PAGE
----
# Uncertainty Relation between Lx and Ly

*FaerieLight*
There is an uncertainty relation between the x component and the y component of the angular momentum L of a particle, because [Lx, Ly] = i$\hbar$Lz which is not 0.

But what happens when Lz does equal 0? Would we in principle be able to measure both the x and y components of the angular momentum with no uncertainty? What kind of state would this describe?

I've searched my textbooks and the web for an answer to this question, but I haven't found any, so maybe this is actually something really obvious which I'm not seeing! Thanks for your help!

Staff Emeritus
How do you know Lz = 0? You need to measure it, and now you have two other uncertainty relations to contend with. This only works if Lx = Ly = Lz = 0.

*FaerieLight*
Oh, I see! Thanks!

Let's define

$$\Delta_A = \sqrt{\langle A^2\rangle - \langle A\rangle^2}$$

Then one can derive

$$\Delta_A\,\Delta_B \ge \frac{1}{2} \left| \langle [A,B]\rangle \right|$$

Now you can use this relation by setting A=Lx, B=Ly. But then the expectation value on the r.h.s. means that you have to chose a certain state for which it has to be evaluated. Chosing an eigenstate |m> you get

$$\Delta_{L_x}\,\Delta_{L_y} \ge \frac{1}{2} \left| \langle m| {L_z}|m\rangle \right| = \frac{m}{2}$$

You may want to have a look at http://en.wikipedia.org/wiki/Uncertainty_principle#Robertson-Schr.C3.B6dinger_uncertainty_relations

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Zarquon
How do you know Lz = 0? You need to measure it, and now you have two other uncertainty relations to contend with. This only works if Lx = Ly = Lz = 0.

But those other relations involve (ΔL_x)*(ΔL_z) and (ΔL_y)*(ΔL_z)? What if ΔL_z = 0?

Gold Member
2022 Award
The general Heisenberg-Robertson uncertainty relation is
$$\Delta A \Delta B \geq \frac{1}{2} \left |\langle \psi|[\hat{A},\hat{B}] \psi \rangle \right|$$
here $A$ and $B$ are the observables and $\hat{A}$ and $\hat{B}$ their reprsenting self-adjoint operator. $\Delta A$ and $\Delta B$ are the standard deviations of the observables and $|\psi \rangle$ represents the (pure) state of the system. The uncertainty relation also holds for mixed states, of course, but for the principle it's enough to consider pure states.

For $A=L_x$ and $B=L_y$ you have $[\hat{L}_x,\hat{L_y}]=\mathrm{i} \hbar \hat{L}_z$. This gives
$$\Delta L_x \Delta L_y \geq \frac{\hbar}{2} \left |\langle \psi|\hat{L}_z| \psi \rangle \right|.$$

Zarquon
The general Heisenberg-Robertson uncertainty relation is
$$\Delta A \Delta B \geq \frac{1}{2} \left |\langle \psi|[\hat{A},\hat{B}] \psi \rangle \right|$$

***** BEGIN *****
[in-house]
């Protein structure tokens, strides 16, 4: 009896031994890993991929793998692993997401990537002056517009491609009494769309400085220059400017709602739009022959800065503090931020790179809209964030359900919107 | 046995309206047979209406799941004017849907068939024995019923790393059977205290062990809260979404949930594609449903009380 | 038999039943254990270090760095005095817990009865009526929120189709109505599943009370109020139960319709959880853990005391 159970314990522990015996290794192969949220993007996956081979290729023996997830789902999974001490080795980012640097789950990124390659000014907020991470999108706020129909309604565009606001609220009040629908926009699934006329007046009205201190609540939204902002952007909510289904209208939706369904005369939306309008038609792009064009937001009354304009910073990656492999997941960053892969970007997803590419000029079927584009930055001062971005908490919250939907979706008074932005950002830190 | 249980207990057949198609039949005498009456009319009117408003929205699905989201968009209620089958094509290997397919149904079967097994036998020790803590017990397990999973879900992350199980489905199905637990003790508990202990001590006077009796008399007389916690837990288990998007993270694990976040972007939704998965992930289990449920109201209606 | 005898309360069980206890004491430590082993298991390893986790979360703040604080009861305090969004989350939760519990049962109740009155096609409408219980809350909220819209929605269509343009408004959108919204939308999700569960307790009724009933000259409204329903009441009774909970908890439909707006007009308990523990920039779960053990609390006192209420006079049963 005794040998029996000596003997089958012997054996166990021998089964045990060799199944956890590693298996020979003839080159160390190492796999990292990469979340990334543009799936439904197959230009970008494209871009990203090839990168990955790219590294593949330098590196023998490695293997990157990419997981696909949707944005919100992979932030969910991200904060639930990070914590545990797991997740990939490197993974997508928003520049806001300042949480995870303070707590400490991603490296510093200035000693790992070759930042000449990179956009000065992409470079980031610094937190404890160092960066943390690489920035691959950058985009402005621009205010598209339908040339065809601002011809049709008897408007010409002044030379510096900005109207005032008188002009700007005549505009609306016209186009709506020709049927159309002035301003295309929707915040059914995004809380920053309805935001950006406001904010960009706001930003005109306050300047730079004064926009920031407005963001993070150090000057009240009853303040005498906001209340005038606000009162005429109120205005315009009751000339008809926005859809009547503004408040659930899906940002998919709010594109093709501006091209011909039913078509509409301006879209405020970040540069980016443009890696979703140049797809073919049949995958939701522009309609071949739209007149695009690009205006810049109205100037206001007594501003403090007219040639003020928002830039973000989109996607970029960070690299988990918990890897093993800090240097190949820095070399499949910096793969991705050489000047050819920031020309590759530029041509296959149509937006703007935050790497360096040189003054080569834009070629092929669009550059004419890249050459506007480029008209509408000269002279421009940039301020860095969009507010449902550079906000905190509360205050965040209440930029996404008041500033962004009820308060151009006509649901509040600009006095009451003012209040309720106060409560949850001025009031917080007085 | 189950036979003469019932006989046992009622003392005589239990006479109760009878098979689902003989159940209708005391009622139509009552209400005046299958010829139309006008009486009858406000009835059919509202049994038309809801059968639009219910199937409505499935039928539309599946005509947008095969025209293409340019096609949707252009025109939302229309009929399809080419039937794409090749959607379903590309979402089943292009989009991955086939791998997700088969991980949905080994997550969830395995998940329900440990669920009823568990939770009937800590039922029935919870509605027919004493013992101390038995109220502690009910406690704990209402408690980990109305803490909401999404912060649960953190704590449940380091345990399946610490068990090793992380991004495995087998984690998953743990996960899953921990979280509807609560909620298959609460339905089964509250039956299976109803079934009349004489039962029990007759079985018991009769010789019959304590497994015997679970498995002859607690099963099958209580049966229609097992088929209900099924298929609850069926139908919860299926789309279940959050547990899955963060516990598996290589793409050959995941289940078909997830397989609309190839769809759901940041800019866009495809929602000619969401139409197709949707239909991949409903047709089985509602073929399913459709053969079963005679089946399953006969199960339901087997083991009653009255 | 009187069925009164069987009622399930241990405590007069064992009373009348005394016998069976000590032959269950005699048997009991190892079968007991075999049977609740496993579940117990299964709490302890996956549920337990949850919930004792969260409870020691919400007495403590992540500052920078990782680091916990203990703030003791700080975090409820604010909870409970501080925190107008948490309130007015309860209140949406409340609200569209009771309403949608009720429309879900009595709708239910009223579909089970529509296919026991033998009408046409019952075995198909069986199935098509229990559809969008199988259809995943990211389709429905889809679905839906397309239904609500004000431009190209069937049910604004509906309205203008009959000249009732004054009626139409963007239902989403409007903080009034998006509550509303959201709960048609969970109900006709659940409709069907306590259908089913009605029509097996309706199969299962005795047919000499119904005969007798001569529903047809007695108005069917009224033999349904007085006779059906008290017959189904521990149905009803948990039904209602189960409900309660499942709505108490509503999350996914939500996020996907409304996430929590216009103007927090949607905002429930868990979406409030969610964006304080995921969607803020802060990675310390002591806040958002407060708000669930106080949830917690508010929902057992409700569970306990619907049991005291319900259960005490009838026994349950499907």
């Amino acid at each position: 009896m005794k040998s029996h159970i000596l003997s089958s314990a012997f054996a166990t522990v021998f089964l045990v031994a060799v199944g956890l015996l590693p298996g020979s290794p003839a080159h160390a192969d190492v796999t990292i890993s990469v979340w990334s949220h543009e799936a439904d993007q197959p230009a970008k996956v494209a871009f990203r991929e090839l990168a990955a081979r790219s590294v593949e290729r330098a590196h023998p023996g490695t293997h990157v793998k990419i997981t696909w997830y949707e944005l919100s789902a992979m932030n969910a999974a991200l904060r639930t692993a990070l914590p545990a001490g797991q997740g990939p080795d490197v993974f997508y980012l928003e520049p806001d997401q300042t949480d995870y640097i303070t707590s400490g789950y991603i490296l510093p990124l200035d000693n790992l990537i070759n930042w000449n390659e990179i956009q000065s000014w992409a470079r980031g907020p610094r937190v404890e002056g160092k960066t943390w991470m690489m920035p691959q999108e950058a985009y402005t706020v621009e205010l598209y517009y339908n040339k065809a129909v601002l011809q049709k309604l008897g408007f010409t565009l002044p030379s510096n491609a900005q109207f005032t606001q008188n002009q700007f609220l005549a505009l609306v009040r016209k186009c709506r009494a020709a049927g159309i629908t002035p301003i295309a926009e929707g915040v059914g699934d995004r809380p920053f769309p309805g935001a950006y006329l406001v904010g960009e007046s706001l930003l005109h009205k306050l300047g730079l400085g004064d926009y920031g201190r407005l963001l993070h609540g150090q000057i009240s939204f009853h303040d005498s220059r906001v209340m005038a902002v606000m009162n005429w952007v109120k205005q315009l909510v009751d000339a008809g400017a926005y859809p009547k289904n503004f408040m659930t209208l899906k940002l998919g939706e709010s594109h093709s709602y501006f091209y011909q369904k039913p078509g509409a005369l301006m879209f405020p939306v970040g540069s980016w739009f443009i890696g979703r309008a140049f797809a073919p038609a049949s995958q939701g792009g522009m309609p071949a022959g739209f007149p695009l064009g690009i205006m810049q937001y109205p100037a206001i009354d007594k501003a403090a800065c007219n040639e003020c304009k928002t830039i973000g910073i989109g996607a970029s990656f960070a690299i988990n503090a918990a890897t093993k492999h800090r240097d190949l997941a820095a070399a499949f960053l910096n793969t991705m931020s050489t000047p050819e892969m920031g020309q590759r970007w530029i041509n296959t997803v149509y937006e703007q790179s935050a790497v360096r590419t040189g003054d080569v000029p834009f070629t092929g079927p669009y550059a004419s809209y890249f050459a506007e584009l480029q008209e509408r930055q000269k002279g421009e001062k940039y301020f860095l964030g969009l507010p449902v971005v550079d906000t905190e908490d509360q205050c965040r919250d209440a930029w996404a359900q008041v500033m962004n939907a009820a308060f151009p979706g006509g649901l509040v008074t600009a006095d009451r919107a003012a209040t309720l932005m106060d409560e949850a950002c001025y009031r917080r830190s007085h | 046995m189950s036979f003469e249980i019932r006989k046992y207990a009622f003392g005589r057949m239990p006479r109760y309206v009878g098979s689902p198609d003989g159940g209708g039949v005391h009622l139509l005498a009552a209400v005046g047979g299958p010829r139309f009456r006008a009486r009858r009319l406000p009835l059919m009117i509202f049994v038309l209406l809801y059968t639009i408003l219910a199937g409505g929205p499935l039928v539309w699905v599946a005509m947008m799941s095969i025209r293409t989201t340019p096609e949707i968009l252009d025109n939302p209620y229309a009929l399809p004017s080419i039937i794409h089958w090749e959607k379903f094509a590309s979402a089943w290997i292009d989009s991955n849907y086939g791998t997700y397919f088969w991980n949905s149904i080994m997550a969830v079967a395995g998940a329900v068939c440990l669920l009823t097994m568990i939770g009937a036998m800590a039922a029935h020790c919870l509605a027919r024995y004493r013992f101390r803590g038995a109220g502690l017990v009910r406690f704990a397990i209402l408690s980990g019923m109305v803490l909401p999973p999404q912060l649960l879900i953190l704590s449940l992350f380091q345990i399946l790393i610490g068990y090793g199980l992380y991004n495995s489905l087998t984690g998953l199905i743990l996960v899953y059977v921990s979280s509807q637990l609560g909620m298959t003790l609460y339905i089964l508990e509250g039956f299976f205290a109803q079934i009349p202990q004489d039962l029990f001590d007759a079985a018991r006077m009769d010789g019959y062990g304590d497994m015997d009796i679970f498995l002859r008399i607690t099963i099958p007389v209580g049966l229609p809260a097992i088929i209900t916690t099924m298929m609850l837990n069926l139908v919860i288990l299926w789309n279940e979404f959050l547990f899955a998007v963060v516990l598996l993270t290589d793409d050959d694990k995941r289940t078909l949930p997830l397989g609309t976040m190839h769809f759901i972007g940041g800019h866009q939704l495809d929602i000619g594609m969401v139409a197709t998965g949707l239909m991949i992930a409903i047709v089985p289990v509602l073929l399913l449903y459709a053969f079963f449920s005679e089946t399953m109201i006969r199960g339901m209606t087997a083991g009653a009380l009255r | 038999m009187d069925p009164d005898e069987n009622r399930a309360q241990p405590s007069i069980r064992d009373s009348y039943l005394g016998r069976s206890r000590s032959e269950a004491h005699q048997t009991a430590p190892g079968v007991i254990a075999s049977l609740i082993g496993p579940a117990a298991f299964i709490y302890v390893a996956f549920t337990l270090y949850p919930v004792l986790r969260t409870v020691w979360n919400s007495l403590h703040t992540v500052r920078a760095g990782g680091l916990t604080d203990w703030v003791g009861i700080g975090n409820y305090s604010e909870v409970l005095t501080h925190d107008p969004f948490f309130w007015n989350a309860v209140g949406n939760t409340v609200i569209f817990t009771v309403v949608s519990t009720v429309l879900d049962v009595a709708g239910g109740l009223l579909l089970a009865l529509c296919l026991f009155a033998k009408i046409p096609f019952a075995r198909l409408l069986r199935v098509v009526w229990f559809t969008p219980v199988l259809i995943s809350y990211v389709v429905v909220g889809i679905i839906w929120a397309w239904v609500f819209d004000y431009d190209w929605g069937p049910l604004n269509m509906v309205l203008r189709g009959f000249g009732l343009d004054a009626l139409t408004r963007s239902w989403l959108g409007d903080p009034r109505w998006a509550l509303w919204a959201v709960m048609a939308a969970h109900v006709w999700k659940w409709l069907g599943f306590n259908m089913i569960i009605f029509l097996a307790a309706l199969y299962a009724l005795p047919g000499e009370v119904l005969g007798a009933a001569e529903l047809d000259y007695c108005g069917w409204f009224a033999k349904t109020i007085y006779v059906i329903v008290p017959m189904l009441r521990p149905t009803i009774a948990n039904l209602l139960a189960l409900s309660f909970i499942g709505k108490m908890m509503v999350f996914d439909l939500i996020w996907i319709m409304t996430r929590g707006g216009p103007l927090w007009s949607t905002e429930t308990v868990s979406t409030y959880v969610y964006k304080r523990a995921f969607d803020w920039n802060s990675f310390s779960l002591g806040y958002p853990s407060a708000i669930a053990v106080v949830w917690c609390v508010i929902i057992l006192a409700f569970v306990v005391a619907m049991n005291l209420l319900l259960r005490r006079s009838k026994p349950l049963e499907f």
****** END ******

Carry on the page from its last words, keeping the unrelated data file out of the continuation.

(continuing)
here $A$ and $B$ are the observables and $\hat{A}$ and $\hat{B}$ their reprsenting self-adjoint operator. $\Delta A$ and $\Delta B$ are the standard deviations of the observables and $|\psi \rangle$ represents the (pure) state of the system. The uncertainty relation also holds for mixed states, of course, but for the principle it's enough to consider pure states.

For $A=L_x$ and $B=L_y$ you have $[\hat{L}_x,\hat{L_y}]=\mathrm{i} \hbar \hat{L}_z$. This gives
$$\Delta L_x \Delta L_y \geq \frac{\hbar}{2} \left |\langle \psi|\hat{L}_z| \psi \rangle \right|.$$

Right. But I still have a problem with this: If either of the components is exactly zero, say L_z = 0;
then we get the relations

(ΔLx)(ΔLy) >= 0
(ΔLy)(ΔLz) >= h\2*E(Lx)

and so on. My problem is the second inequality, when ΔLz = 0.

Staff Emeritus
How do you know Lz=0 without measuring it?

why is 0 = 0 a problem?

Gold Member
2022 Award
Of course, if the state is such that $\langle L_z \rangle=0$, then the uncertainty relation becomes trivial, but it's still a true relation. There is no problem!

Zarquon
why is 0 = 0 a problem?

Right, good point.. Thanks!

Of course, if the state is such that $\langle L_z \rangle=0$, then the uncertainty relation becomes trivial, but it's still a true relation. There is no problem!

OK, but what is the minimum requirement on the uncertainties of Lx and Ly in this case (I mean if we measure Lz = 0, L^2 != 0). Seems like there should be one?

Gold Member
Consider the first eigenfunction of the hydrogen Hamiltonian. It is spherically symmetric, so all three angular momentum operators have the same eigenvalue ##0##.

Zarquon
Yes, but how about a simultaneous eigenfunction for the operators L^2 and Lz, such that Lz = 0 and L^2 != 0. In this case Ly and Lx must be uncertain(?), so I'm wondering if there's some relation that sets a limit for how precisely these can be determined.

Staff Emeritus